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The One I Love

Rebel Songs, Volume 1

From Cory:

R.E.M. was one of my earliest music crushes, right along with The Cure, New Order & U2. Their debut album Murmur landed in April of 1983, only a few weeks after U2's War dropped. "Alternative" music was gaining a toe-hold in the culture, fueled of course, by MTV. R.E.M., with their vocally folksy approach, also appealed to the "college rock" scene, and helped make that the indy-cred niche for the next two decades.

Murmur and Reckoning are still my favorite r.e.m. albums, but Document - which featured The One I Love, pushed them into the mainstream. That album dropped in the fall of '87, right as I was starting college.

The song couldn't be simpler in its lyrical and musical approach, but for r.e.m. it has a certain kind of aggression that some of their earlier music didn't.

And Michael Stipe, what can you say? Slightly pretentious, overtly artsy, lyrically nebulous, and really not the world's greatest singing voice... yeah, all those things inspired me and gave me hope as I started to shift my attention away from drumming to songwriting and singing.

My first college band, The Bradys, was a rock/punk trio (get it? like the Brady Bunch brothers?). The other two players and I would all exchange instruments and duties during gigs, taking turns playing drums, bass, guitar and singing. One of my first contributions behind the mic was absolutely this song!

30+ years later, it's still the one I love. ;-)

Image credit: superiorshit.blogspot.com

From Craig:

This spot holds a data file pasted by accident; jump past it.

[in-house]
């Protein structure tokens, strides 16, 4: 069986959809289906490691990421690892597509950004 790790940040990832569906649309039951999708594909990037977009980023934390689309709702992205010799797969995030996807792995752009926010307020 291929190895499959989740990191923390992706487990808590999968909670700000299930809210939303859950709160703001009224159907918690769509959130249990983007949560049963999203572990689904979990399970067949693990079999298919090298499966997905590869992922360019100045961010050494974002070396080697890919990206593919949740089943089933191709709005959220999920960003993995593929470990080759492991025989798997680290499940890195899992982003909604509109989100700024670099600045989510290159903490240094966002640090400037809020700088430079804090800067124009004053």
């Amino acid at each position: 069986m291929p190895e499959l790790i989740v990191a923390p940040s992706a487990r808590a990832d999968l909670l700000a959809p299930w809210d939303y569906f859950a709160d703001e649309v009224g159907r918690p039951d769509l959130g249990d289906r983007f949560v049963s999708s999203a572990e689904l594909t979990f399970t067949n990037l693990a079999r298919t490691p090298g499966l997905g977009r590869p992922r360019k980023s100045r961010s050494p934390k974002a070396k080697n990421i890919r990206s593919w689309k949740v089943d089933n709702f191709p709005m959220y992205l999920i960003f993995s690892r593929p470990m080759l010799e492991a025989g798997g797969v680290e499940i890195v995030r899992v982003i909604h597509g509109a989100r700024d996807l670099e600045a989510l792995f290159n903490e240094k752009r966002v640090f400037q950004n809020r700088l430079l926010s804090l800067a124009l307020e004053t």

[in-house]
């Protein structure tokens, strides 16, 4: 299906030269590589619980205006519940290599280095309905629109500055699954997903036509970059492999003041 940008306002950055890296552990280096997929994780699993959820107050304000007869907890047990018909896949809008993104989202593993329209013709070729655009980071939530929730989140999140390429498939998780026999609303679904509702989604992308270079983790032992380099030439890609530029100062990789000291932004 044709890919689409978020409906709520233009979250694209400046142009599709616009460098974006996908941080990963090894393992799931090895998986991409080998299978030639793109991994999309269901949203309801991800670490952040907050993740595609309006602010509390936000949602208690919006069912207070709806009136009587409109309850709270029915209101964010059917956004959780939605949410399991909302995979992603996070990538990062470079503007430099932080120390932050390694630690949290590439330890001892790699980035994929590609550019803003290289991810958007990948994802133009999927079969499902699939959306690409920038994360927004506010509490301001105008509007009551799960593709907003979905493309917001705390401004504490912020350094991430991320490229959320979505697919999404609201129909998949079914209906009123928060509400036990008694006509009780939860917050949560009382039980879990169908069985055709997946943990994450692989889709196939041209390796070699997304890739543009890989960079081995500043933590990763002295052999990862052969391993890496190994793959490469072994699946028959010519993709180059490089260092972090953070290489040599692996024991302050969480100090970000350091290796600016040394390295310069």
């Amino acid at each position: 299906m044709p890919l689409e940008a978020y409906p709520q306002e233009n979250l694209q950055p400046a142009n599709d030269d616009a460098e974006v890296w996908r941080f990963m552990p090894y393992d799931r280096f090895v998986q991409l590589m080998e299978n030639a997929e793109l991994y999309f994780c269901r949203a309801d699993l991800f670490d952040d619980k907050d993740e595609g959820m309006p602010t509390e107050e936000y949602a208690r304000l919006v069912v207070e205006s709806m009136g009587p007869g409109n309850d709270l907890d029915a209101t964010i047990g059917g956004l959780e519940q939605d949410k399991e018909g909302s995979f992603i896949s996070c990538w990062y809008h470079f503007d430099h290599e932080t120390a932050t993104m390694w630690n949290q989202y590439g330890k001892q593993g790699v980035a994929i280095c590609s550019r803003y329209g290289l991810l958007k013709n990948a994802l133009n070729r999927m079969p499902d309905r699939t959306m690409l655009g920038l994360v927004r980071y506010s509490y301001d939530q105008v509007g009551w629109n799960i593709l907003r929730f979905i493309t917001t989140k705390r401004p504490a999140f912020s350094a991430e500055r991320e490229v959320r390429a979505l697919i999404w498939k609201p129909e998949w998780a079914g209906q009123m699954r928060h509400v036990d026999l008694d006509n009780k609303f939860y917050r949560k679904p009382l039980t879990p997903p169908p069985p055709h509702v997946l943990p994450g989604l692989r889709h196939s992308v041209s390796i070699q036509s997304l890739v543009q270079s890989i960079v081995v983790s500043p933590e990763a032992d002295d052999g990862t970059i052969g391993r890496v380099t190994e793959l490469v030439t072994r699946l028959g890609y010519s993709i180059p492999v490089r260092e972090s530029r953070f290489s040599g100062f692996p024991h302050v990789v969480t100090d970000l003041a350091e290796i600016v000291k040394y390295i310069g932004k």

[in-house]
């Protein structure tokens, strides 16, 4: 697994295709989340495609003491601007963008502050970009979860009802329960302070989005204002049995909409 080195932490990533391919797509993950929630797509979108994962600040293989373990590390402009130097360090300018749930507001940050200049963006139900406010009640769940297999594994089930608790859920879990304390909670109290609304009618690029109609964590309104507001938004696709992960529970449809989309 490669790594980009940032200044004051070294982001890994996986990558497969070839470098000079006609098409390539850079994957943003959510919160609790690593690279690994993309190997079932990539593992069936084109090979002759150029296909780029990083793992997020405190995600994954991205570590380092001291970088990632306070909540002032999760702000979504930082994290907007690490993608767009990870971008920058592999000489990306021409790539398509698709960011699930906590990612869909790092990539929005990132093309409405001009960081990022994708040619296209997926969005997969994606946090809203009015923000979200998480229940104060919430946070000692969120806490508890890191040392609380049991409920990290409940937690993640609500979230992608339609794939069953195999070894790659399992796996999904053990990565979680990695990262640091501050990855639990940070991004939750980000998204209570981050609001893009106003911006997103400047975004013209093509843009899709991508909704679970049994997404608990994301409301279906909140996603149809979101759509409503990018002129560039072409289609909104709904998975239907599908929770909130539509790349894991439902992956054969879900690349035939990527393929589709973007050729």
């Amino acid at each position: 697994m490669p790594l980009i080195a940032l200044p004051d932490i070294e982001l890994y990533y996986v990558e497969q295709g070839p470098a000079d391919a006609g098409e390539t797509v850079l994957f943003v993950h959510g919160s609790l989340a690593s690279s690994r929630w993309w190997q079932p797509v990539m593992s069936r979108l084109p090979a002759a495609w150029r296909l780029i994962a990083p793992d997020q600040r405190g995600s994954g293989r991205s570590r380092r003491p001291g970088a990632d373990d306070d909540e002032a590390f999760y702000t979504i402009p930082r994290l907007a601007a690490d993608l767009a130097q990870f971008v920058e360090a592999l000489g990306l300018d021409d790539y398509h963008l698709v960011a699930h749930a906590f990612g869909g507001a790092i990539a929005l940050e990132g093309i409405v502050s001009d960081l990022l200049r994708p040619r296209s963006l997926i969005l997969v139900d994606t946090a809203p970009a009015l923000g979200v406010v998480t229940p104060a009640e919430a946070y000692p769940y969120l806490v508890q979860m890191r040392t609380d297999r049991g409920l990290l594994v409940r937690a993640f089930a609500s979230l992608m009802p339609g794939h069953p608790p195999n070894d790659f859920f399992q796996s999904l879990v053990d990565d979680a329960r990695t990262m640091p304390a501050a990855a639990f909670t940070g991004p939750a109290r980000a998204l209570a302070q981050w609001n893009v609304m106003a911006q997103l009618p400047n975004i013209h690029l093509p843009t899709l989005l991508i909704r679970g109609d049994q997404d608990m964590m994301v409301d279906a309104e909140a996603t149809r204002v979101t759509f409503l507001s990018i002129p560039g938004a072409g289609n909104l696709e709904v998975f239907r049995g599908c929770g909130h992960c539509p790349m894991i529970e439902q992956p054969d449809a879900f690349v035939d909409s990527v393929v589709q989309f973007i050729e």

This song is one of the multiple songs that came off possibly one of the greatest back to back album releases in modern rock/college rock history. Document and Green came out 1 year apart and this song was sandwiched in between so many other classics they had. Michael Stipe, it could be argued, was one of the loudest voices of the late 80’s & early 90’s rock era and he was way out in front of social, political, and religious issues. Regardless his whimsical yet serious approach to being a front man was refreshing as it wasn’t overtly masculine yet commanded attention. Unfortunately the 80s and 90s were not a kind period for an artist who had to work really hard, and probably in many cases against his will, to keep certain basic components of his life secret. 

Which leads one to have to believe this songs lyrics were truly heartfelt from Stipe. Peter Bucks fingerprints are on this song as well. He always had an earthy, almost Americana, approach to his riffs and music. Their sound also was copied by a legion of 90’s bands. Lyrically it pales in comparison to other R.E.M classics, coming in at 30 total unique words used I could almost be critical of it as being lazy songwriting. What transcends that is this was a song that helped catapult REM to a mainstream band - probably against their will - that allowed the masses to appreciate a college band from Georgia that almost assuredly wouldn’t have found a home on the radio formats of the time.

Cory's Cover

Out of the gate, this one's been interesting. I've played this song for years at countless coffee house gigs, small bars - occasionally with a band but usually just solo voice and acoustic guitar. I'd pretty much play it straight up like the original record.

I wanted to see if I got a different vibe by changing keys and coming at it from the piano side... no dice. Nothing was really gelling. Back to the guitar!

I started to play with some different rhythms to bring a different feel to this, and was leaning into adding a bongo or cajon track. A few more hours of occupying my time... but resulting in false starts and dead ends.

Close to throwing in the towel, I've salvaged hope for this one by going with a percussive rhythm on the acoustic and understating the "Fire" chorus. I'm liking where it's heading, but will be interesting to see how it translates in the recording studio.

I may have to start over yet again!

Rebel Songs, Volume 1

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